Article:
How do you pick the right channel and get the best result from your communications?
There a great many communications channels available to most organisations – all with their own pros and cons. However, it’s easy to make your decisions on some pretty general statements, but when it comes to change programmes, there’s more to consider.
The first consideration has to be ‘what are we trying to achieve?’
They key here is not to get lost in the detail. Focus on what the outcomes are and create a clear vision of the future. For example, if there is new technology on the way which will have a significant impact on the way people, then mapping out the technology landscape will allow people to understand the context of the change. This could take the form of a narrative, interview with a key programme sponsor, or a rich picture. Whatever you can conjure up to help people understand, you have to find the best way of doing this.
Are people being given face to face time?
Innovation and new digital technology is great but when it comes to change: face to face, real life presence works. From Town Halls, to roadshows, site visits and team meetings, face to face elevates the change above the everyday whirl wind of work and often gives people a chance to speak their mind.
Is this multi-purpose?
Your programme may have its own visual identity or brand to help differentiate it. This often means you’ll need to work together well with the internal communications teams. You’ll need to get them on-side and ensure you have met internal brand guidelines. You’ll also want your work be sustainable. This means creating a series of templates and guidelines that are easily accessible and mean that you work can be visually portrayed online, via a number of different mediums.
Is it appropriate right now?
You’ll need to ensure that your efforts consider where the business is at in terms of its performance, mood and reputation. For instance, you shouldn’t be recommending spending big money on a promotional video or website if there is a cost cutting initiative in place. For instance, you may consider creative high engagement value channels like rich pictures – a drawing which bring to life a story of change as people in the room are involved in telling it. In times of opportunity where creative ideas are needed this is a very worthwhile channel. If however the business is facing serious challenges especially in the public eye, anything fun and creative might be seen as inappropriate.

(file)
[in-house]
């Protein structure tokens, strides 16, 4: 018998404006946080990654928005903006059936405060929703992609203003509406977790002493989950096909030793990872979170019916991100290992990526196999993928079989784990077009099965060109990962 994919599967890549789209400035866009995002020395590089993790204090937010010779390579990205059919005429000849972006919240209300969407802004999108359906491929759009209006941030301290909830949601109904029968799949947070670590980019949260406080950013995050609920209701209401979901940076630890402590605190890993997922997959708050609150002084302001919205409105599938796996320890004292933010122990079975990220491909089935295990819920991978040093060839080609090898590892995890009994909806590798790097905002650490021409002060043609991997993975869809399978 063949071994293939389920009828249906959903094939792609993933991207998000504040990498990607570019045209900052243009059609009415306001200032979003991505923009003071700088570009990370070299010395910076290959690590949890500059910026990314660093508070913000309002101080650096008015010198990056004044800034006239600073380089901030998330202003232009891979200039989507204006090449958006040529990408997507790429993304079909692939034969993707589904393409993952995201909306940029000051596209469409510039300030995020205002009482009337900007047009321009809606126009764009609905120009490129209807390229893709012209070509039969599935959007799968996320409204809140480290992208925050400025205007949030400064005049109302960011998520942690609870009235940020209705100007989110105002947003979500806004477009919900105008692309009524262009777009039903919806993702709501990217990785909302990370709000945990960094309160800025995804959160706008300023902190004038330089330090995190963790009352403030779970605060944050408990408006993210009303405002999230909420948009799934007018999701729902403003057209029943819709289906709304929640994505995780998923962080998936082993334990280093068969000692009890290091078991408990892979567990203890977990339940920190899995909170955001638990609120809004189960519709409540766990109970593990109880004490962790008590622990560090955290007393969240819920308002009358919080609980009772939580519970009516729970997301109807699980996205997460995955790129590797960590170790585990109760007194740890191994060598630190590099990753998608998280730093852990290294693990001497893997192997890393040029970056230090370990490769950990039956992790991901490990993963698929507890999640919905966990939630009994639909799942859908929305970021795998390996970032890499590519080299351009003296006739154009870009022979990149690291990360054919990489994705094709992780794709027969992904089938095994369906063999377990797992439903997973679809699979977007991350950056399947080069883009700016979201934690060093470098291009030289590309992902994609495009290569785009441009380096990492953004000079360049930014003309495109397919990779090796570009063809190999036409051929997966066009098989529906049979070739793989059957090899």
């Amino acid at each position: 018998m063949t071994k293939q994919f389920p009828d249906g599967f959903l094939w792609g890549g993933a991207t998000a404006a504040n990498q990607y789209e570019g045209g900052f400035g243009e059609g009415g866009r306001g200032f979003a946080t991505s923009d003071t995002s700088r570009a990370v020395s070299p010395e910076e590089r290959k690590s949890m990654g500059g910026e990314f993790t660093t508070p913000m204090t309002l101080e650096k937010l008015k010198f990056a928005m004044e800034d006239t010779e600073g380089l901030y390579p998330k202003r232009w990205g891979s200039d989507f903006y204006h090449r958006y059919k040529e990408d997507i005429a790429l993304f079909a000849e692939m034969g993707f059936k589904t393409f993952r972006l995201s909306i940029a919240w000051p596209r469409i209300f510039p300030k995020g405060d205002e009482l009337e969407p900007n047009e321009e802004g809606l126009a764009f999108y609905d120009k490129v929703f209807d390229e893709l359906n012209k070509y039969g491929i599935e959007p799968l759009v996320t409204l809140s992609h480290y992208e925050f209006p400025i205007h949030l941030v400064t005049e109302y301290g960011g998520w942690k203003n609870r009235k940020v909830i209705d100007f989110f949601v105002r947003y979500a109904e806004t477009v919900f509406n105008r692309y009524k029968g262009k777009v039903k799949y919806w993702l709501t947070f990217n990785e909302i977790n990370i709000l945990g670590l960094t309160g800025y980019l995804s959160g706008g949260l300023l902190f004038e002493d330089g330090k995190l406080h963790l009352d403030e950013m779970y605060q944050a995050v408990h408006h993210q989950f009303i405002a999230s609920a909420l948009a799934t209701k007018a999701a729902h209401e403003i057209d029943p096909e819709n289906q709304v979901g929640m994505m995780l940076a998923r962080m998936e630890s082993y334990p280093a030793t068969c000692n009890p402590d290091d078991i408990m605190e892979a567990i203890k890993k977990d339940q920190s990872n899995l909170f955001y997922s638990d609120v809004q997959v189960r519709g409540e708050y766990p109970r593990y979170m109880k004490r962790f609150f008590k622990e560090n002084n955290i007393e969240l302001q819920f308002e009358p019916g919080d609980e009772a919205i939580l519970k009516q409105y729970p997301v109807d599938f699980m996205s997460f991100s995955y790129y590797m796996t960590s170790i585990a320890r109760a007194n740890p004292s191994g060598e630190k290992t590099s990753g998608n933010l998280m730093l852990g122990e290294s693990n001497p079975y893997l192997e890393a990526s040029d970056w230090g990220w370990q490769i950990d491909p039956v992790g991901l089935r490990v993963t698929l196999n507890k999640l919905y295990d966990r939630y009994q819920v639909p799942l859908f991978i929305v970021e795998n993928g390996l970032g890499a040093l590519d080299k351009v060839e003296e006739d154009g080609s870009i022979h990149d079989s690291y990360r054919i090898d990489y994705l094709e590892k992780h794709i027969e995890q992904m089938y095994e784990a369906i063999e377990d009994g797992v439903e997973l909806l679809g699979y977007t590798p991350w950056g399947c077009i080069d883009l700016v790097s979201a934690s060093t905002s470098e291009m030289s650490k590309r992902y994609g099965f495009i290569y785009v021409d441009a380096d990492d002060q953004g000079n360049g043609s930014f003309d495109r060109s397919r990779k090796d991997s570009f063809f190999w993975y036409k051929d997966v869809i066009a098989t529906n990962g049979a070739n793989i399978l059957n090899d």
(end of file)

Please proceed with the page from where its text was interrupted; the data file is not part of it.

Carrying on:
Can people put their own stamp on it?
We know that people often like to be involved in change, so it’s critical that opportunities are made available. If people feel like they have helped shape the future of their organisation, then they are more willing to be ensure it is a success and encourage their colleagues to do likewise. . It’s a worthwhile idea running user focus groups to cover key elements of your programme or to build a communications working group that can help gather feedback and assess the mood across the organisation. They can also help shape your communications output too. For instance, if people can amend, add to and co-create a rich picture, this is when the real value starts for change communications. People will only take change forward if they feel they’ve been part of it from the start.
Is it new?
Every programme needs to stand out. Of course it’s helpful to use selected tried and tested communications channels as part of the mix. However, if you also choose a new channel dedicated to your programme, for example a newsletter or a podcast, everyone knows it’s about your programme and you won’t have to compete with other communications when you use it.
There’s so much to consider to communicate about your programme effectively, such as the channels, company culture and sustainability.
Part three will cover, the final aspect – creativity. Your campaign needs to stand out from the crowd, but how?
Further reading: Part 1 Choosing creative communications